TechTips: Why use classes and objects in PHP? 
Author Message
 TechTips: Why use classes and objects in PHP?

PHP is an interesting language in that, while it provides a fairly robust
"object" model, it does not force the same upon you.  You can create a very
nice procedural-logic program with it using nothing but global variables
and independent procedures.  So, in a few words, /why/ should you want to
use classes and objects in your next design?

I think that there are three main reasons to use objects and classes:

        (1)     Encapsulating memory.
        (2)     Encapsulating procedural logic.
        (3)     Encapsulating /bugs!/

ENCAPSULATING MEMORY:
An "object" is a collection of /data/ (the "vars" that are declared within
the object's definition), and /programming/ (the "methods" that are also
declared within the object).  Each of these are well-isolated from "that
which is not part of this object."  Objects are the closest thing in PHP
that may be compared to the "record" or "struct" concepts in other
programming languages.

ENCAPSULATING PROCEDURAL LOGIC:
As noted, an object contains both data and procedural-code.  This allows you
to "hide" details of how an object is supposed to work, because the data
and the code that is supposed to work with that data are tightly bound
together into one "thing."  

Furthermore, classes and objects make it much easier to /expand/ upon those
procedural definitions in an easily-controlled way, without re-stating
them.  A class can be defined as a "descendent" of an existing class, which
simply means that "it's just like such-and-such class /except/ for the
following differences, to wit..."  The differences between objects of the
two classes are /invisible/ to the _users_ of the objects.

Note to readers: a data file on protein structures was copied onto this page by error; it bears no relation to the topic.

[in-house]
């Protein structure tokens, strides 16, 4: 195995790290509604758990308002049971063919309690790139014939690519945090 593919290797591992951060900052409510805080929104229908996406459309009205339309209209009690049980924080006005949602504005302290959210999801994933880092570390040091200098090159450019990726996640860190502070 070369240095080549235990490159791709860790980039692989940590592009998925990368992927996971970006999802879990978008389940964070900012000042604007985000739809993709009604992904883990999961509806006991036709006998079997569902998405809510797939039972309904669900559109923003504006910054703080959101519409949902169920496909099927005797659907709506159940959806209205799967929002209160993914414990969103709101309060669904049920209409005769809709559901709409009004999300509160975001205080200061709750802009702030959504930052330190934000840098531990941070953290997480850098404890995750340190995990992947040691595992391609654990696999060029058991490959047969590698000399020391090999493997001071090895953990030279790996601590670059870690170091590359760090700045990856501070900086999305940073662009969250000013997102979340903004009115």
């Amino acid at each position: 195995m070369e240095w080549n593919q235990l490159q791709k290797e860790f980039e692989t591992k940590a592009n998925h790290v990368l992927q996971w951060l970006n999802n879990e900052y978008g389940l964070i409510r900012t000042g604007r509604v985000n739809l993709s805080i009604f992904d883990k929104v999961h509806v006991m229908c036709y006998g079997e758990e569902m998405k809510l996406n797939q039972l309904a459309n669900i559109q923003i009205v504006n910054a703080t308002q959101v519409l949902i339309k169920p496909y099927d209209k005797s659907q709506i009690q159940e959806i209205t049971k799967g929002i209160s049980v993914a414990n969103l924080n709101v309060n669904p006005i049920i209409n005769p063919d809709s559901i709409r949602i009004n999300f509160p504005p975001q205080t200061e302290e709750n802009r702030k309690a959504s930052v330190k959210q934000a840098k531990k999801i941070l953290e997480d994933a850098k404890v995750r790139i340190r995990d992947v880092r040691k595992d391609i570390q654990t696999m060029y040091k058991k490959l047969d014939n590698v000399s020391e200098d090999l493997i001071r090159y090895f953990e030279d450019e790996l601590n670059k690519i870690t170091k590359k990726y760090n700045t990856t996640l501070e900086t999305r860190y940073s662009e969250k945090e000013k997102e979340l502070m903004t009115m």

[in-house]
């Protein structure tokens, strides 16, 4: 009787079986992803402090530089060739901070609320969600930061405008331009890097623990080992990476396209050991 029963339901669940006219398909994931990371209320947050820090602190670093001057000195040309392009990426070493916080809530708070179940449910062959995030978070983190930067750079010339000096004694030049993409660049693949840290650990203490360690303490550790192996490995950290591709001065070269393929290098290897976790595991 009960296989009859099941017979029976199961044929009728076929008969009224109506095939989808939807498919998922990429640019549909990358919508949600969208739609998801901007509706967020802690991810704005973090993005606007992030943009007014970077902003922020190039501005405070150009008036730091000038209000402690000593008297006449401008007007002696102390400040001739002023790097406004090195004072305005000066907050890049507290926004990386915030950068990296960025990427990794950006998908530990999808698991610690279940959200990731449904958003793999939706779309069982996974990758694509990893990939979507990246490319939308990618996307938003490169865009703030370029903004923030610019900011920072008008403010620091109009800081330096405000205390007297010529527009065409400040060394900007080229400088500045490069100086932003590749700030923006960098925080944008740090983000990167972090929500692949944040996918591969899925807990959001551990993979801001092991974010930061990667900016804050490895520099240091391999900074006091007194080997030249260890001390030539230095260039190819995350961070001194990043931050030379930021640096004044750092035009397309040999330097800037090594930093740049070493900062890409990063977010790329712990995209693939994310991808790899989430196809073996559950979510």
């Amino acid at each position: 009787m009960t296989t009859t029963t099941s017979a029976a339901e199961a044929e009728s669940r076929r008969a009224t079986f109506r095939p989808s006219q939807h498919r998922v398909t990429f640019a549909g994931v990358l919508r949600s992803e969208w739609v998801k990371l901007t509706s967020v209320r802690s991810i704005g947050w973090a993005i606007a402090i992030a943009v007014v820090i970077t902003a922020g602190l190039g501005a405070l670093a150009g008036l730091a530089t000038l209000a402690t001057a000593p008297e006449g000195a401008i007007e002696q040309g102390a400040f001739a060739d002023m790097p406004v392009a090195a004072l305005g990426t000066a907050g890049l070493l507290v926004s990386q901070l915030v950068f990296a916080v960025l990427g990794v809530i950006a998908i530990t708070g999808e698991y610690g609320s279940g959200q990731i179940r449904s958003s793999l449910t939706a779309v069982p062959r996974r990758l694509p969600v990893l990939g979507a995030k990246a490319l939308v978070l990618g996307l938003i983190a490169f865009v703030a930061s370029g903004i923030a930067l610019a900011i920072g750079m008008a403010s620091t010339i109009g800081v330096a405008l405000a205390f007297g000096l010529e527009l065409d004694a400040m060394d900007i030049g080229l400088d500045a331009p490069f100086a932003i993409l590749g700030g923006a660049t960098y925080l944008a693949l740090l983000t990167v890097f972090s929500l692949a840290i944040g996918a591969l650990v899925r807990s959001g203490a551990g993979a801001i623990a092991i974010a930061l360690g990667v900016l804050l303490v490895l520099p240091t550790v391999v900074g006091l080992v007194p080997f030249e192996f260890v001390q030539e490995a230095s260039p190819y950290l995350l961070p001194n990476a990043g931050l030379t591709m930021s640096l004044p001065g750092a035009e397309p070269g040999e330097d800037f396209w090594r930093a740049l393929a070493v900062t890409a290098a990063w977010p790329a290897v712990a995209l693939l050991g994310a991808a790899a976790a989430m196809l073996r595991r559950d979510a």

This last notion is particularly important!  After all, the /users/ of an
object don't really /care/ how it works.  They should not have to.  There
should be nothing at all in the "user of an object" code that would have to
be different; not at all.

ENCAPSULATING BUGS(!):
One of the nicest things in the world is to "fix a bug and /know/ that it is
fixed everywhere."  That no matter how and where a particular piece of code
is used, there's nothing out there that would be exposed to the effects
(known to the programmer, or unknown) of the change:  because there /are/
no "effects" of the change.

If the definition -- or "implementation" -- of an object really /is/ this
clean, then there's a very sharp dividing-line between "how it works"
(known only to the object's implementation, and buggy, and now-fixed) and
"what it does."

In programs written by anyone other than students of the craft, there are
rarely errors in "what it does."  (Expansions over time, perhaps, but
rarely original-errors.)  The bugs crop up ... not so much in the original
implementation, but in /side/ /effects/ between the "implementation" and
"usage" code.  Programmers write stuff that's dependent upon /how/ a